I recently sat with a student for over an hour as they experienced a severe panic attack. It happened suddenly, we were attending an event where the students had to make a presentation in front of a large group of people. After the presentation the student was physically ill at first and then told me that he was finding it hard to breath.
We went out to get some air and the attack suddenly became worse. The student couldn’t catch his breath, his hands started to shake and his face went numb. As we sat there we began to chat between the waves of anxiety that were washing over this 16 year old child. He explained to me how his thoughts were racing and he couldn’t stop or control them. He told me that this happened quite a lot. He didn’t like leaving the house as he felt that people were looking “funny” at him. What was most shocking though was that he told me that this was normal and that he was used to it.
This experience should not be “normal” for anyone. The pain and suffering I experienced with this student is just one of many examples of how so many young people are struggling to cope with the demands of daily life and are struggling with their mental health.
As we continued to chat I noticed that the student started twisting and pulling at his hair. I asked if this comforted him, he said yes, that somehow he felt it gave him some comfort and control. As the panic attack began to subside, I asked the student what he thought we should do next to help him to cope better with what he was experiencing. He told me nothing, that he was used to it and that he didn’t want to worry his parents and be a bother for anyone.
This may seem shocking to many people, however unfortunately working with young people every day has taught me that this scenario is quite normal. I am no longer frightened when I witness a panic attack and I am not surprised when I see young people ashamed of their experience and try to cope alone in an attempt to conceal their suffering.
We hear the word stigma in relation to mental health a lot but often this becomes just another abstract term used by the media that most of us stop taking any notice of after hearing it thrown around on TV, radio and newspapers. However Stigma around mental health is causing personal suffering, self-harming and death. We need to work quickly to end this stigma and allow people to openly take control of their mental well-being.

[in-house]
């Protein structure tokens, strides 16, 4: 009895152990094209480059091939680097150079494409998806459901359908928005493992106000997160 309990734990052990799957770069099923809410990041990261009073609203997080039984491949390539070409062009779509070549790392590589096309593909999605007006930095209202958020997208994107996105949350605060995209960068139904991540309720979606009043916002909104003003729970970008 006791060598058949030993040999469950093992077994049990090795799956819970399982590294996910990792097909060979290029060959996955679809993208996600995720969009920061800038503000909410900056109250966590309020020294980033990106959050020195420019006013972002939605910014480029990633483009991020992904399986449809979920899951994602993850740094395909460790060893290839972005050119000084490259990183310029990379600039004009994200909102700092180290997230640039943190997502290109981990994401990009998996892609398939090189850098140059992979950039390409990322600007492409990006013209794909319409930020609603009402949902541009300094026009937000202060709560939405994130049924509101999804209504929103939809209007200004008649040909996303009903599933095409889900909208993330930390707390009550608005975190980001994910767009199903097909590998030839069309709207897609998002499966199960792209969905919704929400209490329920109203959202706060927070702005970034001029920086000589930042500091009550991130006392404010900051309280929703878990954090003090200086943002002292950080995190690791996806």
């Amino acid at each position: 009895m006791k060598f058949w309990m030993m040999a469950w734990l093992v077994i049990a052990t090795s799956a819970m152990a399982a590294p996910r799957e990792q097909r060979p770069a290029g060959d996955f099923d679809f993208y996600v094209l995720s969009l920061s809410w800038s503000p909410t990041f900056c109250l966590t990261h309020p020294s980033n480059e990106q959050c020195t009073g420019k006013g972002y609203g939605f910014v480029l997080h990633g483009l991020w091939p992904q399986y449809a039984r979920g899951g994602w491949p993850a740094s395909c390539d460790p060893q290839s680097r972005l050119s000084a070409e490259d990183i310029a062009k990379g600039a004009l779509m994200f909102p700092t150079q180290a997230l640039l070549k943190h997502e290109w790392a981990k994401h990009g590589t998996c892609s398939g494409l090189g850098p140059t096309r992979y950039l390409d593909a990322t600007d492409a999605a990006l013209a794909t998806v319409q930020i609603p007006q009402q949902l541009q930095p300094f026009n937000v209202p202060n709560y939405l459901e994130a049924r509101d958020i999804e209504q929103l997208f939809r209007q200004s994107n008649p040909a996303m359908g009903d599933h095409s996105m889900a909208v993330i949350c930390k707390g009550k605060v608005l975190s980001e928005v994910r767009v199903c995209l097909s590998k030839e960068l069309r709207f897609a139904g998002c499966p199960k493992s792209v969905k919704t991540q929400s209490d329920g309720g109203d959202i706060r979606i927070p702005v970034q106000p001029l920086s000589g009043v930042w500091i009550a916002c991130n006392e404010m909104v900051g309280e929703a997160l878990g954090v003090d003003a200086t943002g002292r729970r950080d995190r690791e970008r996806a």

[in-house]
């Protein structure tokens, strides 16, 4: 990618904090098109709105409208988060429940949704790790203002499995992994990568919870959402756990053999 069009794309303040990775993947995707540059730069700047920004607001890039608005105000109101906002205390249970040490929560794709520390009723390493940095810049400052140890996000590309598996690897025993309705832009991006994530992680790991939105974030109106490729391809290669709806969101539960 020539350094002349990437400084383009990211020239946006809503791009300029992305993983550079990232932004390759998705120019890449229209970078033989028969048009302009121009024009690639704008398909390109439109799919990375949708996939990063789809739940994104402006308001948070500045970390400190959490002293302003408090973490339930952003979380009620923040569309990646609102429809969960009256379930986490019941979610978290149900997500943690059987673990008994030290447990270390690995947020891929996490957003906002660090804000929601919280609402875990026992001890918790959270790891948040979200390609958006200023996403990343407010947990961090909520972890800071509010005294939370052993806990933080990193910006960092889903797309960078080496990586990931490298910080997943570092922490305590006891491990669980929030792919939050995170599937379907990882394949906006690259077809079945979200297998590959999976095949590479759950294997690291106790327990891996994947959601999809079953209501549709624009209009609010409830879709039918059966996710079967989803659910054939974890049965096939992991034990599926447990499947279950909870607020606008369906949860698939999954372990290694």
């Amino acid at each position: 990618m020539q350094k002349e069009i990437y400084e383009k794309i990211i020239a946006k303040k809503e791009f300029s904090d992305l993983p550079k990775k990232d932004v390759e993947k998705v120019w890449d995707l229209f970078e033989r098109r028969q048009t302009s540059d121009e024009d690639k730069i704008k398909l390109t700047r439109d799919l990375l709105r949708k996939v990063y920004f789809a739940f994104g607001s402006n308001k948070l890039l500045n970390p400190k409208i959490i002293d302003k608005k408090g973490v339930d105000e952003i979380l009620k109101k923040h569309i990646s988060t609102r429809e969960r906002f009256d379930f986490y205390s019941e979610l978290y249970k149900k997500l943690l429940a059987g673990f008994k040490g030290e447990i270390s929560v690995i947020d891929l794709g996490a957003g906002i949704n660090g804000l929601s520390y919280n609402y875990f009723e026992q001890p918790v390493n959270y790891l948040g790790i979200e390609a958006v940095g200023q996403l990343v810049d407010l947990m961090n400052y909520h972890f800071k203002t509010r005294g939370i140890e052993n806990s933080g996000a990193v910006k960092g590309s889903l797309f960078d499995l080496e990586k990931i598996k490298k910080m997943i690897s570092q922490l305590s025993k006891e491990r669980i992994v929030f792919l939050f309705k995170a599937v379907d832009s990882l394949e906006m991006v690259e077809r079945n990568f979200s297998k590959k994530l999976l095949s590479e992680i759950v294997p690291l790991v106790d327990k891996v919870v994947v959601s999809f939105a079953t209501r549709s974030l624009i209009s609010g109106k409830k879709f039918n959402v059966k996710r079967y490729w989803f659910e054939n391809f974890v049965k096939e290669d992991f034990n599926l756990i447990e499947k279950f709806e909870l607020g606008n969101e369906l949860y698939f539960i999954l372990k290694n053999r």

There are many great organisations, working to reduce the stigma around mental health and to provide services for those who are suffering. I believe though that we must go further. Despite what statistics might tell us, everyone will experience some form of mental distress at some point in their lives. We need to allow our young people to explore and learn about the skills they can use to take control of their mental health.
The ideal place to do this is in our schools. At present school care teams are spending their time trying to deal with individual extreme cases as they arise. This is important work and vital to the well-being of the students involved but does not allow for a serious platform to educate all young people on how to manage their own emotional health. It is only by allowing young people the space in school to reflect and learn about mental health, as well as strategies for coping with the stresses that life will throw at them, that we can begin to really tackle this crisis.
As a teacher I am frustrated and the lack of opportunity in schools to reduce the suffering I see every day. Students should not be afraid to get the help they need because they fear what their family or friends might think. Young people should not be criticised or made to feel inferior for needing some help to cope with negative thoughts and experiences. I know I am not the only one frustrated with the current system. So over the next number of weeks I will be talking about a number of different topics such as suicide / self-harm, resilience, positive mental health, relationships and a lot more.